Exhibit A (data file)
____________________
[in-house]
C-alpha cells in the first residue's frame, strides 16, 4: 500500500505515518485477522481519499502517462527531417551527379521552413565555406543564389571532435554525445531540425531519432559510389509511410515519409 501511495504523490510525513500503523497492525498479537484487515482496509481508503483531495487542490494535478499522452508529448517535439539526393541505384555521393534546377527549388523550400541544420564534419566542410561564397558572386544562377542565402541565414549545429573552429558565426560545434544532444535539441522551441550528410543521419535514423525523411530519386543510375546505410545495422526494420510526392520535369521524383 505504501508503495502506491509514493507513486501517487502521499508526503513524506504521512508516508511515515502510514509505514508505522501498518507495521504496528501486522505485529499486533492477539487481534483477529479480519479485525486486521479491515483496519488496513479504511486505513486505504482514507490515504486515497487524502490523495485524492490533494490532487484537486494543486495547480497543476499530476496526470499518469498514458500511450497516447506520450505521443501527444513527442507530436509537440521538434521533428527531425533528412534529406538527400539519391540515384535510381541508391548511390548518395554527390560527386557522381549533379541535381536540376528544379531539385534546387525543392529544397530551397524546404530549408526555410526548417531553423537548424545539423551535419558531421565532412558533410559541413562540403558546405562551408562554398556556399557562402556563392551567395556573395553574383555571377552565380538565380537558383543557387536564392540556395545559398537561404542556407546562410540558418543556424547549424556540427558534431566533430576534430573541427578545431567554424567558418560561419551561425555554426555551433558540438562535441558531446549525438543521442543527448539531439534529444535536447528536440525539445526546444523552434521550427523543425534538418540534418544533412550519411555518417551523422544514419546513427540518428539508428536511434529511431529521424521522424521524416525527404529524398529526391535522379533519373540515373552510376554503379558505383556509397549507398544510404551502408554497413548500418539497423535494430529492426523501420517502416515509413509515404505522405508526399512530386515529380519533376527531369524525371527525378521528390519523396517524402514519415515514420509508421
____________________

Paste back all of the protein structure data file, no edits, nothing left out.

[in-house]
C-alpha cells in the first residue's frame, strides 16, 4: 500500500505515518485477522481519499502517462527531417551527379521552413565555406543564389571532435554525445531540425531519432559510389509511410515519409 501511495504523490510525513500503523497492525498479537484487515482496509481508503483531495487542490494535478499522452508529448517535439539526393541505384555521393534546377527549388523550400541544420564534419566542410561564397558572386544562377542565402541565414549545429573552429558565426560545434544532444535539441522551441550528410543521419535514423525523411530519386543510375546505410545495422526494420510526392520535369521524383 505504501508503495502506491509514493507513486501517487502521499508526503513524506504521512508516508511515515502510514509505514508505522501498518507495521504496528501486522505485529499486533492477539487481534483477529479480519479485525486486521479491515483496519488496513479504511486505513486505504482514507490515504486515497487524502490523495485524492490533494490532487484537486494543486495547480497543476499530476496526470499518469498514458500511450497516447506520450505521443501527444513527442507530436509537440521538434521533428527531425533528412534529406538527400539519391540515384535510381541508391548511390548518395554527390560527386557522381549533379541535381536540376528544379531539385534546387525543392529544397530551397524546404530549408526555410526548417531553423537548424545539423551535419558531421565532412558533410559541413562540403558546405562551408562554398556556399557562402556563392551567395556573395553574383555571377552565380538565380537558383543557387536564392540556395545559398537561404542556407546562410540558418543556424547549424556540427558534431566533430576534430573541427578545431567554424567558418560561419551561425555554426555551433558540438562535441558531446549525438543521442543527448539531439534529444535536447528536440525539445526546444523552434521550427523543425534538418540534418544533412550519411555518417551523422544514419546513427540518428539508428536511434529511431529521424521522424521524416525527404529524398529526391535522379533519373540515373552510376554503379558505383556509397549507398544510404551502408554497413548500418539497423535494430529492426523501420517502416515509413509515404505522405508526399512530386515529380519533376527531369524525371527525378521528390519523396517524402514519415515514420509508421